On March 4, 2020 we published the first of many articles in response to the coronavirus pandemic. Today, we mark the occasion with this series of excerpts from articles published over the past year. They are a reminder of trials and tribulations experienced and challenges that remain. As with all that we publish, we hope these excerpts will inspire, encourage, and challenge our readers to bring a greater measure of justice, mercy, and faith into our communities and world.
Women’s History Month for 2021 happily appears to be part of what is becoming the year of the woman here in the United States. Women have, of course, historically served in leadership roles. It is our appreciation of that fact that often seems absent. Deb Haaland has demonstrated effectiveness as a tribal leader, and America is finally gaining some ground with respect to recognizing Native American women.
What our society looks like on the other side of the pandemic depends on what we do to address inequity it has revealed. We have agency. We can choose which direction we want to push ourselves and our society, and maybe even our world.
From the United Church of Christ to the Church of Christ, the Evangelical Lutheran Church of America to the Church of the Brethren, pastors across denominations are encountering people in acute mental health crisis. Despite the sustained stigma surrounding mental health in Christian circles, many people still turn to their local pastor before seeking out care from a mental health provider or physician. This undergirds the importance of clergy and church communities becoming better equipped to be welcoming and affirming spaces for those with mental health conditions.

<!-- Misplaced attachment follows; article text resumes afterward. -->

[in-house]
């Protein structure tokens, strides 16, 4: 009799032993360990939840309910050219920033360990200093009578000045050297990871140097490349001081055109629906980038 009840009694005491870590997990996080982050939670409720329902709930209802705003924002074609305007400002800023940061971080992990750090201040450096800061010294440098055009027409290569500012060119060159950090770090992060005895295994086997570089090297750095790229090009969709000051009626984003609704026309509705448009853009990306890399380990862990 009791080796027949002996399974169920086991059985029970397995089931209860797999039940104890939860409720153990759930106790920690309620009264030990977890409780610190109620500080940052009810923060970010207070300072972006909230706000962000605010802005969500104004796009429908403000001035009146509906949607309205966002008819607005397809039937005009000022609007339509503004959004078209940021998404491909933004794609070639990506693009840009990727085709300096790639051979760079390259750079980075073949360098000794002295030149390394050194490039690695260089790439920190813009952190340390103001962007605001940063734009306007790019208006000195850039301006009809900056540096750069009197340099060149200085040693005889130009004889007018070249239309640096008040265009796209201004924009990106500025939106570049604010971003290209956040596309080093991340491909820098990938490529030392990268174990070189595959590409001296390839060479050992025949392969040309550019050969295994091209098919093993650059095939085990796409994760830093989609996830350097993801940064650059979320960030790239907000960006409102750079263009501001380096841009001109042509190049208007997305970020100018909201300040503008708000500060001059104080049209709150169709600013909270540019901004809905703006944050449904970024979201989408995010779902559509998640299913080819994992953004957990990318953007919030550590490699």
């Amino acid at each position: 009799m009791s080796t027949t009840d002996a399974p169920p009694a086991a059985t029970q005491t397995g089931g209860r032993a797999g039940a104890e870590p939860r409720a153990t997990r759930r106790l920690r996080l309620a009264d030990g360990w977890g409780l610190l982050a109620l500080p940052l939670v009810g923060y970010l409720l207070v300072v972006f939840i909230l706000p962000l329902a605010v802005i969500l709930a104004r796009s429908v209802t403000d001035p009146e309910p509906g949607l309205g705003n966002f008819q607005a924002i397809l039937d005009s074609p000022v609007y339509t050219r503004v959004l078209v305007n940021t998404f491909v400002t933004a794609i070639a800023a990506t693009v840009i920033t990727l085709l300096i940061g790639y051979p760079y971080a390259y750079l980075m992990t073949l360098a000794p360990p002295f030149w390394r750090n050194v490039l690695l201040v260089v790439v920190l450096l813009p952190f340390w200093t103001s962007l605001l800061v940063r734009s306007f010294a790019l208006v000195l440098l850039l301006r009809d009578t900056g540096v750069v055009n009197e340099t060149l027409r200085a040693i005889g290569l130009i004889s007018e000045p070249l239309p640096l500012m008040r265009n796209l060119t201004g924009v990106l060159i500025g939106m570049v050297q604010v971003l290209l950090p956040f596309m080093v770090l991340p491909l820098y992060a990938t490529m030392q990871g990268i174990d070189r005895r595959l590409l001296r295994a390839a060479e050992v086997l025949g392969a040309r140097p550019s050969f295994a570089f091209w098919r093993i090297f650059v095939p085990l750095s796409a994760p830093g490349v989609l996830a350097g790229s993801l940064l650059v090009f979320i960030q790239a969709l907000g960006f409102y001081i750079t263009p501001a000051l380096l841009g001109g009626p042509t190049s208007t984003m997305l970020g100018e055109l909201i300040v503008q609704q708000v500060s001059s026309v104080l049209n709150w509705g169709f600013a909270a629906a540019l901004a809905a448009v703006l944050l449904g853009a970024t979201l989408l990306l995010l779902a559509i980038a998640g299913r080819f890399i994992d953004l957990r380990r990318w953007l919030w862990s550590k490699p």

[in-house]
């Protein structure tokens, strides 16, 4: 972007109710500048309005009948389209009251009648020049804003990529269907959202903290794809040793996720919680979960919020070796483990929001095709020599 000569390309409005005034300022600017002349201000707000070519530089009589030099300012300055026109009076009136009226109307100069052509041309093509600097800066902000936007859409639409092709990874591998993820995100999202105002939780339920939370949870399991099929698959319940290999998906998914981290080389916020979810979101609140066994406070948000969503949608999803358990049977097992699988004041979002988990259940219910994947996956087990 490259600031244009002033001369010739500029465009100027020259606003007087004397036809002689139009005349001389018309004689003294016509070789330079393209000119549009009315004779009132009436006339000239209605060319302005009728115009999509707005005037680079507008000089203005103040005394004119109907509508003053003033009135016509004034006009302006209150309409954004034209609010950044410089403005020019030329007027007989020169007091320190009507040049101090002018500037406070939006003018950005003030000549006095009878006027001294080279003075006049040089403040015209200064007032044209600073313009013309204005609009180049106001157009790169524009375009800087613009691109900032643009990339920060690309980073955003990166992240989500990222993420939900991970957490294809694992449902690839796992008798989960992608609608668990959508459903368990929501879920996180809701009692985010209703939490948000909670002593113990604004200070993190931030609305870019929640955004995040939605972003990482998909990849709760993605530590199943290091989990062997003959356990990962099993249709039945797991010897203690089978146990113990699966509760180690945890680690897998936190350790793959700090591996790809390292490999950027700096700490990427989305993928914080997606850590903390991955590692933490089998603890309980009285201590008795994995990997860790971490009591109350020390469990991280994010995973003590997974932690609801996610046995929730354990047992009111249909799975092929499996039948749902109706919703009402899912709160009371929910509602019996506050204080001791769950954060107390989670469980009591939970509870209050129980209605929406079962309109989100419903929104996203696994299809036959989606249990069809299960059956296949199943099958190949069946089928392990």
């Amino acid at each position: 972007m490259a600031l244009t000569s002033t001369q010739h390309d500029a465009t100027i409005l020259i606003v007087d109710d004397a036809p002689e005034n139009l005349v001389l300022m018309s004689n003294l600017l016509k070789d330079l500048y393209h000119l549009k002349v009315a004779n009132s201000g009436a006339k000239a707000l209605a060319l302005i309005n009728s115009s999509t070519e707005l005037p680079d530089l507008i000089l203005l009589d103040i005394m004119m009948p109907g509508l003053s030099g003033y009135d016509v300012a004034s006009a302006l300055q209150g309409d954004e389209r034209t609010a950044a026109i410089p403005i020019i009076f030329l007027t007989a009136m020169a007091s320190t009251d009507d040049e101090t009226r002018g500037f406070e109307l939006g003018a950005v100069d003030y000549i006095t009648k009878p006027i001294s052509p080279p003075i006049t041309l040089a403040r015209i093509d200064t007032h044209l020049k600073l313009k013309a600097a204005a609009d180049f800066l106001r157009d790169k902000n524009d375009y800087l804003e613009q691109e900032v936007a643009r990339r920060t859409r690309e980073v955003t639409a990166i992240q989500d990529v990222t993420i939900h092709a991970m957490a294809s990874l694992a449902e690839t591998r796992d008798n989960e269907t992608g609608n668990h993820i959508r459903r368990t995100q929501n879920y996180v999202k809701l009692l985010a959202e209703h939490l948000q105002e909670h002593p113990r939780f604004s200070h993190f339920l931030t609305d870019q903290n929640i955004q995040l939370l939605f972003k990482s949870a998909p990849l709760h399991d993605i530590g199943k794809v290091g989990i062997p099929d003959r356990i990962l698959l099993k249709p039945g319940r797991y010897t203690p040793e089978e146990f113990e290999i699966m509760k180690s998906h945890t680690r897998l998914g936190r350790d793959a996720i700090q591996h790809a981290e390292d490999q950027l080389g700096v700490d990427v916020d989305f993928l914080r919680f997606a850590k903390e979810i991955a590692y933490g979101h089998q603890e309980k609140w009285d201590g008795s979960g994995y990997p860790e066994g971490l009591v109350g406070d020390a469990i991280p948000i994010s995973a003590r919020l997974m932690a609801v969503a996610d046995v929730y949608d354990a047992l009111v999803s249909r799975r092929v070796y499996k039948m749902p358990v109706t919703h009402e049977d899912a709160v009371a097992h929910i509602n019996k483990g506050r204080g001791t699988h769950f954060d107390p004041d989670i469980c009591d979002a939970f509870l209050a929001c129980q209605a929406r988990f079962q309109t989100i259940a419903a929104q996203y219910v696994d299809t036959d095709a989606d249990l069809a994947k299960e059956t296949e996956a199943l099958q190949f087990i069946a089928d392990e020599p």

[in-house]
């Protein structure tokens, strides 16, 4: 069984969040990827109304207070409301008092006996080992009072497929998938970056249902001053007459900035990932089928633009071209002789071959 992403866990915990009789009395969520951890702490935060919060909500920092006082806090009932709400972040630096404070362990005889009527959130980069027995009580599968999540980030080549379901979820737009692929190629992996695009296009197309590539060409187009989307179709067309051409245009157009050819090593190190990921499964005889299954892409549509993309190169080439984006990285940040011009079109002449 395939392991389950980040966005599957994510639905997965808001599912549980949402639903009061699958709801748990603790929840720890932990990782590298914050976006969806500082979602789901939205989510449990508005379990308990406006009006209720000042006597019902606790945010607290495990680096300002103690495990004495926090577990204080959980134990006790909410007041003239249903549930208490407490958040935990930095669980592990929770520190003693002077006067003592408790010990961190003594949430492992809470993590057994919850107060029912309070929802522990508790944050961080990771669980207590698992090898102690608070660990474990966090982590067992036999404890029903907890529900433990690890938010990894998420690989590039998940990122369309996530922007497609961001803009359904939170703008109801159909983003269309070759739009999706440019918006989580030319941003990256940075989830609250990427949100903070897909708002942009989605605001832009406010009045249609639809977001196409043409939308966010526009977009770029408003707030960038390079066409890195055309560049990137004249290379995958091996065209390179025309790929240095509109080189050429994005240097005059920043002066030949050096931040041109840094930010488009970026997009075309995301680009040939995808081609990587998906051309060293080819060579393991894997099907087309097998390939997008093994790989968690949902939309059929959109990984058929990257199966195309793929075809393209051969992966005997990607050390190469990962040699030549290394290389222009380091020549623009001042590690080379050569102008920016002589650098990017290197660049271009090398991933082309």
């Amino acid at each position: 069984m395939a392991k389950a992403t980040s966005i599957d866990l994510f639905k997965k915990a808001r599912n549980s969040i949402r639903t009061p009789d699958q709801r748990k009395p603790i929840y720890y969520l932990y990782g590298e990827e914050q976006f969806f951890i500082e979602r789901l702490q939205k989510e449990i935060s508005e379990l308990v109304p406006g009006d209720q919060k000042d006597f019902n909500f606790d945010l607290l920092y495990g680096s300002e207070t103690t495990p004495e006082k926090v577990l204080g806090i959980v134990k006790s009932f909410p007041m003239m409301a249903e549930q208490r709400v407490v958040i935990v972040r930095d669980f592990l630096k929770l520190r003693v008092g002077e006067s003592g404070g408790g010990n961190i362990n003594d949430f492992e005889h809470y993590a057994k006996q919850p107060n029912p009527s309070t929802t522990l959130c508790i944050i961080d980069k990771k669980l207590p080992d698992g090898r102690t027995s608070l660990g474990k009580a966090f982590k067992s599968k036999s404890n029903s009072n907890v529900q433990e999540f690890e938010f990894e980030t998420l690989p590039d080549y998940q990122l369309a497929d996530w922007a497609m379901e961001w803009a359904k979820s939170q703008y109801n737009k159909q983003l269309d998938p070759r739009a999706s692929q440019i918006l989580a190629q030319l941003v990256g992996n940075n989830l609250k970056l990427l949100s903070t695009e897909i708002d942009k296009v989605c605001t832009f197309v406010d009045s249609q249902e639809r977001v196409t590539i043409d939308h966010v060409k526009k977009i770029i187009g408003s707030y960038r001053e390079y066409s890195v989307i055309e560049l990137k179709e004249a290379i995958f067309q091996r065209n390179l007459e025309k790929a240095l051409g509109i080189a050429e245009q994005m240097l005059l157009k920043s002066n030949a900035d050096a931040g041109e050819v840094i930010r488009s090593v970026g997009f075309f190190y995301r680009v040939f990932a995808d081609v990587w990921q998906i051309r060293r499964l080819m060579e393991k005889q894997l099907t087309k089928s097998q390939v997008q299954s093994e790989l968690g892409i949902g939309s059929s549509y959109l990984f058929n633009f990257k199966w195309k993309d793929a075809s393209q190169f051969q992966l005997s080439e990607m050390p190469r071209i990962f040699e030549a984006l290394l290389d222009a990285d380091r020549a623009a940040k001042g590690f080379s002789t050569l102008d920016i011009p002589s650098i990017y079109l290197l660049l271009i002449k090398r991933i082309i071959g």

For Christians in America, this particular Ash Wednesday might advance one of the most introspective Lenten seasons in memory. The turmoil of recent months—the pandemic, presidential impeachment, the violent expression of white supremacy—calls for a reconciliation with God that is apt to bring many into a season of meditation to which they haven’t been accustomed.
For Ash Wednesday 2021, when even gathering for in-person worship is a matter of caution and clergy have been debating if, let alone how, one might safely impose ashes, could we make space in such rituals to feel the heaviness of a year now past in our Lenten disciplines and reflection? If we keep our personal piety disconnected from our global and national problems, are we truly learning the ways of mourning and penitence?
With the advent of Social Security, the United States made a concerted, and largely successful, effort to reduce poverty among the elderly. It is time we made a similar investment in the lives of children.
Except for a few short years in K-12 education, my career has always danced between positions in higher education and the church. I have observed some similarities in how the two types of organizations function, especially when under economic pressure.